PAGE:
DALETH. The fourth letter in the Heb. alphabet (ד), originally shaped like a triangle with no projecting leg at the right-hand corner (such as characterized the letter rēsh) until the 7th century b.c. and thereafter (when it became more easily confused with (ר), rēsh, even though the latter normally had a longer tail projecting from its lower right angle). Later on, when “square Heb.” characters developed (apparently in Aram. circles during the 6th cent.), daleth assumed the shape of an up-side-down “L” (with the short horizontal arm projecting leftward); oddly enough, rēsh also assumed a similar shape (ר), except that the angle corner was somewhat rounded, and never developed a tittle (or projection to the right of the vertical stroke) as daleth did. This letter was pronounced d as in Eng., although in later times it spirantized to the th sound in the Eng. “this” when it was preceded by a vowel sound. As a numerical sign, daleth represented the number four.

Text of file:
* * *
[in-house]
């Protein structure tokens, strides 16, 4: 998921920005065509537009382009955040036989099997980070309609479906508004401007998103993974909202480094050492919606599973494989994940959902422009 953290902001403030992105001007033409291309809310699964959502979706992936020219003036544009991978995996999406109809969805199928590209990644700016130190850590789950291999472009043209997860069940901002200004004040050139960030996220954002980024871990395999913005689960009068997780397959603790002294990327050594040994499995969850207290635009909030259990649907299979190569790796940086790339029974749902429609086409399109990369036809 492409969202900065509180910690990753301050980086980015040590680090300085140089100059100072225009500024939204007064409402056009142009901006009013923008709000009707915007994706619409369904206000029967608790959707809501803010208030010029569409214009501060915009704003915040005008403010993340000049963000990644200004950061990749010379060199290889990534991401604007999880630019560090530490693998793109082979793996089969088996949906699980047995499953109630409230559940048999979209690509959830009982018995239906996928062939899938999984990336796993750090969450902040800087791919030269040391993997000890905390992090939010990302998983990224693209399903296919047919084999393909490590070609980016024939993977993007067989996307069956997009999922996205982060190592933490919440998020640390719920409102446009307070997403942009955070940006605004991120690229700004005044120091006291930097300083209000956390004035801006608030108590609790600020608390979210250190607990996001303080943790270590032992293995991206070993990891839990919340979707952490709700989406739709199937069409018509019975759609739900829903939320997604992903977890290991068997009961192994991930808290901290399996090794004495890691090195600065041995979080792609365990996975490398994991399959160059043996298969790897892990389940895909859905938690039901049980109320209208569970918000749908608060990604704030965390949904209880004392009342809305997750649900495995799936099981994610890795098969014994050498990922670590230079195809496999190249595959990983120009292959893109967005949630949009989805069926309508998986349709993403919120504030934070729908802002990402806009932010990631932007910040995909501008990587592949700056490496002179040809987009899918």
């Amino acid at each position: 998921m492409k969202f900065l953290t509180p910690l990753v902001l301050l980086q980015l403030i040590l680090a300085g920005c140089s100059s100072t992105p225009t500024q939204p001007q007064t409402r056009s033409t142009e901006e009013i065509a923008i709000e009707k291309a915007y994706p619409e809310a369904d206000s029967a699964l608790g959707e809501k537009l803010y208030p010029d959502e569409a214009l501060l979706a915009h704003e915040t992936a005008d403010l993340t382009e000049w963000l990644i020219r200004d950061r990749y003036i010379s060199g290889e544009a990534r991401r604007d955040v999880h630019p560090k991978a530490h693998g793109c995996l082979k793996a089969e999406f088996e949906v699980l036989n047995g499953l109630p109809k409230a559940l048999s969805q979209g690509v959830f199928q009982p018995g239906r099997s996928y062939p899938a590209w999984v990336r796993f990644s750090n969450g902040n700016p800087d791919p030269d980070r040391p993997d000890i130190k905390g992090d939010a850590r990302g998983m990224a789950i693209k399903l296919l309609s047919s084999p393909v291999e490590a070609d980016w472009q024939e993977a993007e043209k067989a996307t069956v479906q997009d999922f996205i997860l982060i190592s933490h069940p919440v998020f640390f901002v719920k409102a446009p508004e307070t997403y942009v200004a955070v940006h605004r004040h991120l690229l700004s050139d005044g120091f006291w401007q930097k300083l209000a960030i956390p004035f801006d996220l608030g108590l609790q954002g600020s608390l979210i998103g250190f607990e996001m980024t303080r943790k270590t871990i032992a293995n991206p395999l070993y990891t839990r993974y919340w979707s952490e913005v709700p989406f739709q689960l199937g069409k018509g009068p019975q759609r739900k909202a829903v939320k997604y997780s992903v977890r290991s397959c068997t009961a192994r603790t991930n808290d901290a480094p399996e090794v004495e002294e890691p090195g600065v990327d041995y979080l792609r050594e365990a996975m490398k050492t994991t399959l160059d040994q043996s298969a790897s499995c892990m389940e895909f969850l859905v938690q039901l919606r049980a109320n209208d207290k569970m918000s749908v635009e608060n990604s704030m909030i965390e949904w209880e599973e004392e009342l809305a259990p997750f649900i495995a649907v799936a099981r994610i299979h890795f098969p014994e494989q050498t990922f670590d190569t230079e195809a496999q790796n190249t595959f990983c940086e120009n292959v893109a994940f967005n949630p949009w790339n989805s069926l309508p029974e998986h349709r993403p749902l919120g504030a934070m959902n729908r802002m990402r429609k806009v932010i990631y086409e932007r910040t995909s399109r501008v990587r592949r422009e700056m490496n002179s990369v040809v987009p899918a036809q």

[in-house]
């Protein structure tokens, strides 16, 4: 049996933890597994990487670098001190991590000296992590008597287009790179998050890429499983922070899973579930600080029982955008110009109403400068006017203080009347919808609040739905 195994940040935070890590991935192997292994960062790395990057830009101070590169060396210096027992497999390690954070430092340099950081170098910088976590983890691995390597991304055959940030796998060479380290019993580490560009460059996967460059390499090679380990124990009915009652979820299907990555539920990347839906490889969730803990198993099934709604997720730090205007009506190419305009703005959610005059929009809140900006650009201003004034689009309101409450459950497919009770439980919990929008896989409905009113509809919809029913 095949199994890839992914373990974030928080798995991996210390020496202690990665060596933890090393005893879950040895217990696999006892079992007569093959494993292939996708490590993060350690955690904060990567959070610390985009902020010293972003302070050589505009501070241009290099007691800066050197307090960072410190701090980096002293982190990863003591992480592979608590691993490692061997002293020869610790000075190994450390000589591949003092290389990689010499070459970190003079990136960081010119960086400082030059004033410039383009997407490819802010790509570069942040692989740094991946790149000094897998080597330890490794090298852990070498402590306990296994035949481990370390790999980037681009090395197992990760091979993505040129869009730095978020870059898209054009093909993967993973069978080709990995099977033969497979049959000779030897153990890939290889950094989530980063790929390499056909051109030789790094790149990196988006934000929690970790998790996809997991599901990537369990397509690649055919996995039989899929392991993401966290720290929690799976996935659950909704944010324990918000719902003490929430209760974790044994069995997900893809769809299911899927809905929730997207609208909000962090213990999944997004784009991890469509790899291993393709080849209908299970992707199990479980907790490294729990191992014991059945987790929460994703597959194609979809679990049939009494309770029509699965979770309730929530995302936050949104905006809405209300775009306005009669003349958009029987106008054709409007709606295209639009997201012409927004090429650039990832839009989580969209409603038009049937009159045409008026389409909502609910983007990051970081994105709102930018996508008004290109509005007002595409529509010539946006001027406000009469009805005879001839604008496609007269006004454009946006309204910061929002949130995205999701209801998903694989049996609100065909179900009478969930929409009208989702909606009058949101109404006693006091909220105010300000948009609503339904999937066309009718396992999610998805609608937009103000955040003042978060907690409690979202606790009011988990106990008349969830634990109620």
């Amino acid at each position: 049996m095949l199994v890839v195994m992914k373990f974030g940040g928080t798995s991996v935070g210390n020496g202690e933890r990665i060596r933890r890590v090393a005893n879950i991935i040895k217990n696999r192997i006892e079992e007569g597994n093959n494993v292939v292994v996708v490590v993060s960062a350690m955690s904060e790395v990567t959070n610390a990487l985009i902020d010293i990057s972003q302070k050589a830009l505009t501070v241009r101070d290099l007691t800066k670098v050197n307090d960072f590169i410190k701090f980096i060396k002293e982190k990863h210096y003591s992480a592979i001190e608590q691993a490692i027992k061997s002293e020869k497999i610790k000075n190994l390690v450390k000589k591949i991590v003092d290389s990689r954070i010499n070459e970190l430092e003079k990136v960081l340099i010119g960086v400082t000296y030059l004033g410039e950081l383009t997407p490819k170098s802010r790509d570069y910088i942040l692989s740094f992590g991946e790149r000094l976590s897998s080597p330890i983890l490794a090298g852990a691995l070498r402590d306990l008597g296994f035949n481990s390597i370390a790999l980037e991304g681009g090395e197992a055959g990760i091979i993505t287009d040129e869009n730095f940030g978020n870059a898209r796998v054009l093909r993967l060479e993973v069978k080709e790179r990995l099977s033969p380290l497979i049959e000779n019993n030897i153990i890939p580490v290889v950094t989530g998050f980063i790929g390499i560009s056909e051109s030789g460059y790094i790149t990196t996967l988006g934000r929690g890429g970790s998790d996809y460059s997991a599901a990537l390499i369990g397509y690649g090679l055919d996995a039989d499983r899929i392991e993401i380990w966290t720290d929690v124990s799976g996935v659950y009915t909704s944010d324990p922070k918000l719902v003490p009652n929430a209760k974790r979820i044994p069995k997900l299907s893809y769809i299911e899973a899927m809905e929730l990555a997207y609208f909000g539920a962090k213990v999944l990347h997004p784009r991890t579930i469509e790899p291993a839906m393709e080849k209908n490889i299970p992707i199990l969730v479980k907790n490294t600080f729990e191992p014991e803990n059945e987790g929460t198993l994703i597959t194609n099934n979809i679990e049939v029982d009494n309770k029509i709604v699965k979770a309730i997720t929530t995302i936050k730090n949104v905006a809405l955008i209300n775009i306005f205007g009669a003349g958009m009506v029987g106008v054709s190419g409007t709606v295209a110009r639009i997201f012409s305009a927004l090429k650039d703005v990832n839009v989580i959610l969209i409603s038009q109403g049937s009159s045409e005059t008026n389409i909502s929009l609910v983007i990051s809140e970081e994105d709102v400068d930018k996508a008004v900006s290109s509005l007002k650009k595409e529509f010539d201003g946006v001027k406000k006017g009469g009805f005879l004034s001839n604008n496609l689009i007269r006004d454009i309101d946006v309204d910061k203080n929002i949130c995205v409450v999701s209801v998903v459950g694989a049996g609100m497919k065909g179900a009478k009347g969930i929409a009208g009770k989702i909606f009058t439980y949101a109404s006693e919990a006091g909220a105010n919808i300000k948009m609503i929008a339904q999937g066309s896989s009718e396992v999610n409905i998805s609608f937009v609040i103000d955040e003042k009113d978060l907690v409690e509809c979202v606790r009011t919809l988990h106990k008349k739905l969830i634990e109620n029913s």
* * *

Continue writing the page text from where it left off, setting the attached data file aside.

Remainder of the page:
International Standard Bible Encyclopedia (1915)
The 4th letter of the Hebrew alphabet, and as such used in